AOL Time Warner Inc. may add real-time broadband video streaming to popular America Online instant-messaging services, as the Federal Communications Commission has voided a 2001 merger condition intended to spur competition in the IM space.
The FCC's three Republicans approved the removal. The two Democrats opposed it, arguing that AOL Time Warner failed to show the messaging market had changed enough from the time of the merger.
AOL Time Warner told the FCC its IM market share had fallen steadily, from 100% in June 1999 to 58.5% in February 2003.
FCC chairman Michael Powell, a Republican, said consumers would benefit from greater competition to the other IM leaders, Microsoft Corp. and Yahoo! Inc. Both have deployed advanced IM, including video chat.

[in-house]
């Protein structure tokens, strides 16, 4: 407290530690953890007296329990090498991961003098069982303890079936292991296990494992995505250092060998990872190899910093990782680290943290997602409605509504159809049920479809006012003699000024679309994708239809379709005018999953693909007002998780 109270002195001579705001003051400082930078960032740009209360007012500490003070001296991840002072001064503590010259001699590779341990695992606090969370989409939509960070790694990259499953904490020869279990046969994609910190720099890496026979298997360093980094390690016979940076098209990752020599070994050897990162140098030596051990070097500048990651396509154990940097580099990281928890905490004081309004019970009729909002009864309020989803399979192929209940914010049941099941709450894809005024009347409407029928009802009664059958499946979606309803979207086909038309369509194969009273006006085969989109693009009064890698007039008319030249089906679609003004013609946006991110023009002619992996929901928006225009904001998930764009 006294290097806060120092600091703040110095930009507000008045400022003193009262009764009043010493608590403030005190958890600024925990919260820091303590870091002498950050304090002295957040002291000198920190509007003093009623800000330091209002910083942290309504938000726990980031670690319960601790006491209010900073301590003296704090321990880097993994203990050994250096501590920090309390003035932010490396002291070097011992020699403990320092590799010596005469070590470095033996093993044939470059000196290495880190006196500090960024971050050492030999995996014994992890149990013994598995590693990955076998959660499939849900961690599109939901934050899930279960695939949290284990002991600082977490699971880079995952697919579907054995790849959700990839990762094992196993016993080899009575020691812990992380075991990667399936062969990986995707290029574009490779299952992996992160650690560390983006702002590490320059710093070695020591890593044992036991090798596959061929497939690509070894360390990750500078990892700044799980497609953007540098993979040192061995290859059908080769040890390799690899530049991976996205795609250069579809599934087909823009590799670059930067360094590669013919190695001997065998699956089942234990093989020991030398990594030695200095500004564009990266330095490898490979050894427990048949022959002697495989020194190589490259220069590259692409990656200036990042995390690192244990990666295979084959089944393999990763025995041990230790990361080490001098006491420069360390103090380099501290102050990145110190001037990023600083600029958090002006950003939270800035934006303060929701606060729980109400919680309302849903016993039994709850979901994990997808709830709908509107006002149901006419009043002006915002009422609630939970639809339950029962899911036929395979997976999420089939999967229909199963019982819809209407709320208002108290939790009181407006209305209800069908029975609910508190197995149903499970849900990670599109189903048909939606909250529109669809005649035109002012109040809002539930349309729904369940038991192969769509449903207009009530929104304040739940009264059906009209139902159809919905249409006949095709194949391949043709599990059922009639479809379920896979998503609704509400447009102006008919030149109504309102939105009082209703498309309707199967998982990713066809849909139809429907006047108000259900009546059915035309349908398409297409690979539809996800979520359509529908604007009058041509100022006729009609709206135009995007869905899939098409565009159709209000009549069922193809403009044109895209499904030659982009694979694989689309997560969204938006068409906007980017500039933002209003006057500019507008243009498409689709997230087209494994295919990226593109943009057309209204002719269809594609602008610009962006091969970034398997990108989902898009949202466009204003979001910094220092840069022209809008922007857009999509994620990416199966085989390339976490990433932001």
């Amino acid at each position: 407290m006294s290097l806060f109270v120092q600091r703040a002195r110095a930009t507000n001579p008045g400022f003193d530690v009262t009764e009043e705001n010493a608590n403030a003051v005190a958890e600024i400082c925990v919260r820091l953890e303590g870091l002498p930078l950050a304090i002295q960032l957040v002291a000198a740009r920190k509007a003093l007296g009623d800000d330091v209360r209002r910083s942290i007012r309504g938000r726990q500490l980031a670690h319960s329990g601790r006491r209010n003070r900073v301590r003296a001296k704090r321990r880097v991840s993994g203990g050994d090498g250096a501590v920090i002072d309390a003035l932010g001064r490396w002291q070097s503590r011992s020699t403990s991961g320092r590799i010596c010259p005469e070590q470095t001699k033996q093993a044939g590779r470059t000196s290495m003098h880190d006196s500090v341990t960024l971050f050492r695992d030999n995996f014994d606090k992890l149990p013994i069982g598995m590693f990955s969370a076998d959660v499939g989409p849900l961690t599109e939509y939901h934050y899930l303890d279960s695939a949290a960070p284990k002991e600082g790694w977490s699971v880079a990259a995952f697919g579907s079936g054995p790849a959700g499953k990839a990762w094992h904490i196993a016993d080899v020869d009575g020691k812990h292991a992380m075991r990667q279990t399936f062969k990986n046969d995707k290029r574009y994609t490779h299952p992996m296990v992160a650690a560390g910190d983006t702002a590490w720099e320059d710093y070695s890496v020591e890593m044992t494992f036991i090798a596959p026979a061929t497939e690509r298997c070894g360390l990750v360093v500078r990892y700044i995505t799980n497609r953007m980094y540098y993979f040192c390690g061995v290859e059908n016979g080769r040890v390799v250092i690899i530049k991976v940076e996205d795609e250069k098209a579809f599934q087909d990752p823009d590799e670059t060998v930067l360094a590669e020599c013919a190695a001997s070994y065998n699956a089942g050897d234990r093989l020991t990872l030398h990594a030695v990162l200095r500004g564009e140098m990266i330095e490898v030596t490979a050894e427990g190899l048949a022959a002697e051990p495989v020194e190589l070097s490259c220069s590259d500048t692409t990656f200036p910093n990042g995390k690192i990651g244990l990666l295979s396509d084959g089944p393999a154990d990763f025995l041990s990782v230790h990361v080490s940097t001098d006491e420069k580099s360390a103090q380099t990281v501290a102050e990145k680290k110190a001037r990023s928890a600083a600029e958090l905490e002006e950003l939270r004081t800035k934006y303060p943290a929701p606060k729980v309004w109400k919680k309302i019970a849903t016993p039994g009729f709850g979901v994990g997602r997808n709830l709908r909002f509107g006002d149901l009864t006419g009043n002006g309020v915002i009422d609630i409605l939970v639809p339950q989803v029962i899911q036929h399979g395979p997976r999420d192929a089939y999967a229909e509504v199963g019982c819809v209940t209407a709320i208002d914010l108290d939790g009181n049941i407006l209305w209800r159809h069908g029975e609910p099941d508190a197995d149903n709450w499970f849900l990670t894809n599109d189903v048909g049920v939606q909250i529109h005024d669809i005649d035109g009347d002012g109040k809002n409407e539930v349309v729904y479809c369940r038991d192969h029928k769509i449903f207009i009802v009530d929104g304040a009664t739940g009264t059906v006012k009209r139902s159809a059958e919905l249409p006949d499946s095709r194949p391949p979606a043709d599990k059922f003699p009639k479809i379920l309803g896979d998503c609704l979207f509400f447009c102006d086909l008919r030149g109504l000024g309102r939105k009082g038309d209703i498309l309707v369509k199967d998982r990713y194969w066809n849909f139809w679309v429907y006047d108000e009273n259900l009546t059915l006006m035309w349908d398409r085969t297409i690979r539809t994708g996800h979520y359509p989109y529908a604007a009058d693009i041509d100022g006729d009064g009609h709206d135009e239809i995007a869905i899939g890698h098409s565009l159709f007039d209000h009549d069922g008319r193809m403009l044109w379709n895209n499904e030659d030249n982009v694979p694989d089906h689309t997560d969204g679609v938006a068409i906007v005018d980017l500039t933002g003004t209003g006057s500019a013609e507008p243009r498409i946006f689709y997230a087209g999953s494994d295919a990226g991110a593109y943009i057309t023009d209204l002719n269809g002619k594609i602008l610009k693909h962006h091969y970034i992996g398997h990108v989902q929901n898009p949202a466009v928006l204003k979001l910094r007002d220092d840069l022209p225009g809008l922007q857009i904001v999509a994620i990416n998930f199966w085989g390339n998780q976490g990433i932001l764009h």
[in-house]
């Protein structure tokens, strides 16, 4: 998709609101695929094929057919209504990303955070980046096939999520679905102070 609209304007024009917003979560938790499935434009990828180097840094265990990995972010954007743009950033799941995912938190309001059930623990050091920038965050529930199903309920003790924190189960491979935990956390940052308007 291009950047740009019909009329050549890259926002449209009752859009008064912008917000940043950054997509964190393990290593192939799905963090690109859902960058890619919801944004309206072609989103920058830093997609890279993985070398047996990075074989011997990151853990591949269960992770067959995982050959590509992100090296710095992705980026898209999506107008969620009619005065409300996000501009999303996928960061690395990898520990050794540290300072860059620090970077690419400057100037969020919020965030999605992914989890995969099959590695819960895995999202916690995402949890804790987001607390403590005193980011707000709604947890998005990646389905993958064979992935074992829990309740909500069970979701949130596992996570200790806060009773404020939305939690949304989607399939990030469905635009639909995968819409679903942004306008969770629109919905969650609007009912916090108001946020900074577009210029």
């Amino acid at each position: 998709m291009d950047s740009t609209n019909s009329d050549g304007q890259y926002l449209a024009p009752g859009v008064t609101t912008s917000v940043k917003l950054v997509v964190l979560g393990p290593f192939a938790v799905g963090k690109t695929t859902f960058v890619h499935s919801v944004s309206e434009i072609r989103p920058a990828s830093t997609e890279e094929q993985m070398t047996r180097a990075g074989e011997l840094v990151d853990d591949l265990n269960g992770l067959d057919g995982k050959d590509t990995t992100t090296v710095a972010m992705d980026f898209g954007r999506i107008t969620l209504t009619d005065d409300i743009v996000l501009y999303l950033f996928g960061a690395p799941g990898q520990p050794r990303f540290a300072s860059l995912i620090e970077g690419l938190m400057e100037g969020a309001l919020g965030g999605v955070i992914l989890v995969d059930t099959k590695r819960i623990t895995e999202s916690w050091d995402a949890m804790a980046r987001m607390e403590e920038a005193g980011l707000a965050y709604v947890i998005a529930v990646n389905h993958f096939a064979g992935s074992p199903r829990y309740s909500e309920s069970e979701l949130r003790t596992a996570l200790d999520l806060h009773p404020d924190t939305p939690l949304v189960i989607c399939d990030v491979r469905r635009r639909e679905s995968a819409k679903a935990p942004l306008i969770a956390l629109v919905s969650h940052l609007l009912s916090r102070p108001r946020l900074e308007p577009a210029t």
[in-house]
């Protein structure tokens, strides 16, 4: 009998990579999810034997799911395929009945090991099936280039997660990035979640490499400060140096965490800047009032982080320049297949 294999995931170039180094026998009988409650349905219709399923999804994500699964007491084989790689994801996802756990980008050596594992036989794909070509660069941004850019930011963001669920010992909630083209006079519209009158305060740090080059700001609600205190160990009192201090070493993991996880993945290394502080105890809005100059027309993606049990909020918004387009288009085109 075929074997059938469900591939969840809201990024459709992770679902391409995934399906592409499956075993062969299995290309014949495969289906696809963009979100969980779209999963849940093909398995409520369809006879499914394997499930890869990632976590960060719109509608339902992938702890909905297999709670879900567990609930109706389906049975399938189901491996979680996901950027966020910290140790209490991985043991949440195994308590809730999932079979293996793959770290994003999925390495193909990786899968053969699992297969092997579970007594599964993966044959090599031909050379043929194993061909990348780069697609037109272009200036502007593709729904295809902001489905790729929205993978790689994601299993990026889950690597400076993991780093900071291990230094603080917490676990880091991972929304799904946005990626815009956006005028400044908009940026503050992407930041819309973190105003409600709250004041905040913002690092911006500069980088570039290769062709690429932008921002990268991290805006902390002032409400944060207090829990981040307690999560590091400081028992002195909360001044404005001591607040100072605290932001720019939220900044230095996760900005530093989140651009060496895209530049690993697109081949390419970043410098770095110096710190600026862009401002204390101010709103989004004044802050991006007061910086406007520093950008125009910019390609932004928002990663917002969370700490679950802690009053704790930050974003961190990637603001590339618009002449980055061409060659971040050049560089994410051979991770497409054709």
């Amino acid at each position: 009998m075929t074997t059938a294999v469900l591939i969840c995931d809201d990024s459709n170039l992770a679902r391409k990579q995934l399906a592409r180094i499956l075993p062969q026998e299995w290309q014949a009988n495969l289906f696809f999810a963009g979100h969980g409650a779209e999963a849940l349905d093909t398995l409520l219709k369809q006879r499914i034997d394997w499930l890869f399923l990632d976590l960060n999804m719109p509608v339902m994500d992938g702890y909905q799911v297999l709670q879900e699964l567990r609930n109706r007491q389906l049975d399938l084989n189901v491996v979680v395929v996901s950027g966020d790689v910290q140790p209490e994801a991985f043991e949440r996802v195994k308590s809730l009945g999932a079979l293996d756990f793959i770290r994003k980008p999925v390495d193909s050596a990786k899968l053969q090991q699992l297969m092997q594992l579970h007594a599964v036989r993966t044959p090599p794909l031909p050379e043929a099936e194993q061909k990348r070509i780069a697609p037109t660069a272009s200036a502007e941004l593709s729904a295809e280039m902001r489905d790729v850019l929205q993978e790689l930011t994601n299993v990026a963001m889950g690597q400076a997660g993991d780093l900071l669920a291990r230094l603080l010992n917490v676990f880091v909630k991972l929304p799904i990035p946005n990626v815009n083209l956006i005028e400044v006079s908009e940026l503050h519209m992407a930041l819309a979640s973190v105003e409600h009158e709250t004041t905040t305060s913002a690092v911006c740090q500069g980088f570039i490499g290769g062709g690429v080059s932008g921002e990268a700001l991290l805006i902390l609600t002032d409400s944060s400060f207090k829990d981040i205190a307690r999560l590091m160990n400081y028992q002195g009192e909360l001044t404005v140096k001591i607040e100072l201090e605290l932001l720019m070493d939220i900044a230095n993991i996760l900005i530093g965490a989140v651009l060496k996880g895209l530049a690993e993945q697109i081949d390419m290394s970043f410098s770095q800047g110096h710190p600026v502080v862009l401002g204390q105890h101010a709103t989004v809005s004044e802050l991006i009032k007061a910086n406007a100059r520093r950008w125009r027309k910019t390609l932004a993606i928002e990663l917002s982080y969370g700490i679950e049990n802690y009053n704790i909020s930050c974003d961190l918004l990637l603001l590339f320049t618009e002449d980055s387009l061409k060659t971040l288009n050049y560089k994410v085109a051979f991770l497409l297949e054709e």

"I marvel at the willingness of my dissenting colleagues to use the powerful levers of government to manipulate market outcomes in the complete absence of any actual harm to consumers," Powell said in a statement. He added that neither Microsoft nor Yahoo! sought a continuation of the ban.
In approving the merger of America Online Inc. and Time Warner Inc., the FCC banned advanced IM services over Time Warner Cable facilities without a "server-to-server" interoperability agreement with an IM rival. No such agreement has yet been reached.
Without interoperability, a Microsoft MSN Messenger user can't contact an AOL IM user directly, a concern Microsoft had raised with the FCC. Consumers cope with interoperability issues by using multiple IM platforms.
The advanced-IM ban would have lapsed automatically on Jan. 22, 2006.